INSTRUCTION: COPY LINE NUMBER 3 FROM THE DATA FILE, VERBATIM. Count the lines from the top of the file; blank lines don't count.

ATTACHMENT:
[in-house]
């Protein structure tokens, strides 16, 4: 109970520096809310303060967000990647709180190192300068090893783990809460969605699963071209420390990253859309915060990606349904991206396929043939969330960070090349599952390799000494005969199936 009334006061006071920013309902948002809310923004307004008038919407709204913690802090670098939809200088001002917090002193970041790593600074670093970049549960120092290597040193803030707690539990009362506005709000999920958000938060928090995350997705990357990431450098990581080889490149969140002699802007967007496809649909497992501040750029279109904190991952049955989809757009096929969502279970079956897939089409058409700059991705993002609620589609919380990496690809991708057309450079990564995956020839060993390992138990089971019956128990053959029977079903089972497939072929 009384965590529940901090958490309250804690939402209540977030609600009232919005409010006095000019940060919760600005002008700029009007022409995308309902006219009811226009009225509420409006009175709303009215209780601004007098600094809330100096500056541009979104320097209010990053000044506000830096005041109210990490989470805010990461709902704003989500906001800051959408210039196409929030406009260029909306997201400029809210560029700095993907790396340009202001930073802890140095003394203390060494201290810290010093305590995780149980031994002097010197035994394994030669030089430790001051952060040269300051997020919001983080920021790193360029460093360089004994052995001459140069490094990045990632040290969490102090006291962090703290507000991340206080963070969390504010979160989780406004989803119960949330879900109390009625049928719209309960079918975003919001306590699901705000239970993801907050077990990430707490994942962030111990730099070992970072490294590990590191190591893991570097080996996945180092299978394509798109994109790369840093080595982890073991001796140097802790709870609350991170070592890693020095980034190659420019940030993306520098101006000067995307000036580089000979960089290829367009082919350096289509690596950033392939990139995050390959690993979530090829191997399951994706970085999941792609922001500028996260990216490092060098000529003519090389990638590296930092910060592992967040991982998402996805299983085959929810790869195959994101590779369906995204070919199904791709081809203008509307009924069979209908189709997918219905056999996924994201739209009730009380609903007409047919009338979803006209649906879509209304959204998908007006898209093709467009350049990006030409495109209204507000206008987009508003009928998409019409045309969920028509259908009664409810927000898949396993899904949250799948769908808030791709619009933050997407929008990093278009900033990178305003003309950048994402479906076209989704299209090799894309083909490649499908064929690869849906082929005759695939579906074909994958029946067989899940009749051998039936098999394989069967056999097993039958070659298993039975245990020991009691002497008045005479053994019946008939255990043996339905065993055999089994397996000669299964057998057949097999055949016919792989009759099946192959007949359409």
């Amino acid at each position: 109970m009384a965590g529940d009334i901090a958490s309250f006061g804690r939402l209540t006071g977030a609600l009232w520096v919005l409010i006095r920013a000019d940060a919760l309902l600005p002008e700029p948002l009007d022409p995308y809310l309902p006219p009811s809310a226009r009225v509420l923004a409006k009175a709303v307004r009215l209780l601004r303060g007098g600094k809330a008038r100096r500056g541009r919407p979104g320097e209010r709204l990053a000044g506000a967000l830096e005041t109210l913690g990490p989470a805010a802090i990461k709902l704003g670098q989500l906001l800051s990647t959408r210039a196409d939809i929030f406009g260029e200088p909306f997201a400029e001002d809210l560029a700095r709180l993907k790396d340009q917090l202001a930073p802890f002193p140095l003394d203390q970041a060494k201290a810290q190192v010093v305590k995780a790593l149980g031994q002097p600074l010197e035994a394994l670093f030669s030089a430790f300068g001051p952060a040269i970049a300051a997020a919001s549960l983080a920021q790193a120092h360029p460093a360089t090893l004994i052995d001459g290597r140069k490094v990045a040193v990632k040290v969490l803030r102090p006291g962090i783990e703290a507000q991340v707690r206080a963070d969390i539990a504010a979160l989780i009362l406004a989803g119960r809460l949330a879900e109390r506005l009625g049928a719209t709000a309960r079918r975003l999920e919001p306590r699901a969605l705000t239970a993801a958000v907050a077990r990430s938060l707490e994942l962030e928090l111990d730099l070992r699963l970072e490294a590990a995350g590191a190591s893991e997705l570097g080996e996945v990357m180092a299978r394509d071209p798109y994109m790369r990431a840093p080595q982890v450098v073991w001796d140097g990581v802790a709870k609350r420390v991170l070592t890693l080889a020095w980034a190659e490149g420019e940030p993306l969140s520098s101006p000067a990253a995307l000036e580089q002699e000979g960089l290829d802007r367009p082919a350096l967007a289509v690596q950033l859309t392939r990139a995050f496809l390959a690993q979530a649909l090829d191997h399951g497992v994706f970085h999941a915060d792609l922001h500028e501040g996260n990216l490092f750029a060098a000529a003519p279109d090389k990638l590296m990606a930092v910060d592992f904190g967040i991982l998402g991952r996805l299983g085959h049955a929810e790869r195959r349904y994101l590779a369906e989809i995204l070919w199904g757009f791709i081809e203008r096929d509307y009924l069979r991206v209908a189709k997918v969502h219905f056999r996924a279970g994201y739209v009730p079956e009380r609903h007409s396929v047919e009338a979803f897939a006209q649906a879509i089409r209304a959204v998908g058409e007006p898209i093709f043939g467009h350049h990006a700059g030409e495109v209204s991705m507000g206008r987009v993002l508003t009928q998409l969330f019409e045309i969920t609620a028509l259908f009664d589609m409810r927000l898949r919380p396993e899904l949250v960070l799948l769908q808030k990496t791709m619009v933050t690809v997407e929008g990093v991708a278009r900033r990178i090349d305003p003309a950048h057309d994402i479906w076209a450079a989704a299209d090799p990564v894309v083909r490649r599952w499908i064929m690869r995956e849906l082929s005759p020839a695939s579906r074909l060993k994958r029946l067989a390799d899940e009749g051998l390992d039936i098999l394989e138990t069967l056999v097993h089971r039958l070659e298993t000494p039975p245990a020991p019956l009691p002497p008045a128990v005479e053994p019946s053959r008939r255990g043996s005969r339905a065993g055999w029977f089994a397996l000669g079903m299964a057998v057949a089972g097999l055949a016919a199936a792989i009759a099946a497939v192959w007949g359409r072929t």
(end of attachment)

């Amino acid at each position: 109970m009384a965590g529940d009334i901090a958490s309250f006061g804690r939402l209540t006071g977030a609600l009232w520096v919005l409010i006095r920013a000019d940060a919760l309902l600005p002008e700029p948002l009007d022409p995308y809310l309902p006219p009811s809310a226009r009225v509420l923004a409006k009175a709303v307004r009215l209780l601004r303060g007098g600094k809330a008038r100096r500056g541009r919407p979104g320097e209010r709204l990053a000044g506000a967000l830096e005041t109210l913690g990490p989470a805010a802090i990461k709902l704003g670098q989500l906001l800051s990647t959408r210039a196409d939809i929030f406009g260029e200088p909306f997201a400029e001002d809210l560029a700095r709180l993907k790396d340009q917090l202001a930073p802890f002193p140095l003394d203390q970041a060494k201290a810290q190192v010093v305590k995780a790593l149980g031994q002097p600074l010197e035994a394994l670093f030669s030089a430790f300068g001051p952060a040269i970049a300051a997020a919001s549960l983080a920021q790193a120092h360029p460093a360089t090893l004994i052995d001459g290597r140069k490094v990045a040193v990632k040290v969490l803030r102090p006291g962090i783990e703290a507000q991340v707690r206080a963070d969390i539990a504010a979160l989780i009362l406004a989803g119960r809460l949330a879900e109390r506005l009625g049928a719209t709000a309960r079918r975003l999920e919001p306590r699901a969605l705000t239970a993801a958000v907050a077990r990430s938060l707490e994942l962030e928090l111990d730099l070992r699963l970072e490294a590990a995350g590191a190591s893991e997705l570097g080996e996945v990357m180092a299978r394509d071209p798109y994109m790369r990431a840093p080595q982890v450098v073991w001796d140097g990581v802790a709870k609350r420390v991170l070592t890693l080889a020095w980034a190659e490149g420019e940030p993306l969140s520098s101006p000067a990253a995307l000036e580089q002699e000979g960089l290829d802007r367009p082919a350096l967007a289509v690596q950033l859309t392939r990139a995050f496809l390959a690993q979530a649909l090829d191997h399951g497992v994706f970085h999941a915060d792609l922001h500028e501040g996260n990216l490092f750029a060098a000529a003519p279109d090389k990638l590296m990606a930092v910060d592992f904190g967040i991982l998402g991952r996805l299983g085959h049955a929810e790869r195959r349904y994101l590779a369906e989809i995204l070919w199904g757009f791709i081809e203008r096929d509307y009924l069979r991206v209908a189709k997918v969502h219905f056999r996924a279970g994201y739209v009730p079956e009380r609903h007409s396929v047919e009338a979803f897939a006209q649906a879509i089409r209304a959204v998908g058409e007006p898209i093709f043939g467009h350049h990006a700059g030409e495109v209204s991705m507000g206008r987009v993002l508003t009928q998409l969330f019409e045309i969920t609620a028509l259908f009664d589609m409810r927000l898949r919380p396993e899904l949250v960070l799948l769908q808030k990496t791709m619009v933050t690809v997407e929008g990093v991708a278009r900033r990178i090349d305003p003309a950048h057309d994402i479906w076209a450079a989704a299209d090799p990564v894309v083909r490649r599952w499908i064929m690869r995956e849906l082929s005759p020839a695939s579906r074909l060993k994958r029946l067989a390799d899940e009749g051998l390992d039936i098999l394989e138990t069967l056999v097993h089971r039958l070659e298993t000494p039975p245990a020991p019956l009691p002497p008045a128990v005479e053994p019946s053959r008939r255990g043996s005969r339905a065993g055999w029977f089994a397996l000669g079903m299964a057998v057949a089972g097999l055949a016919a199936a792989i009759a099946a497939v192959w007949g359409r072929t």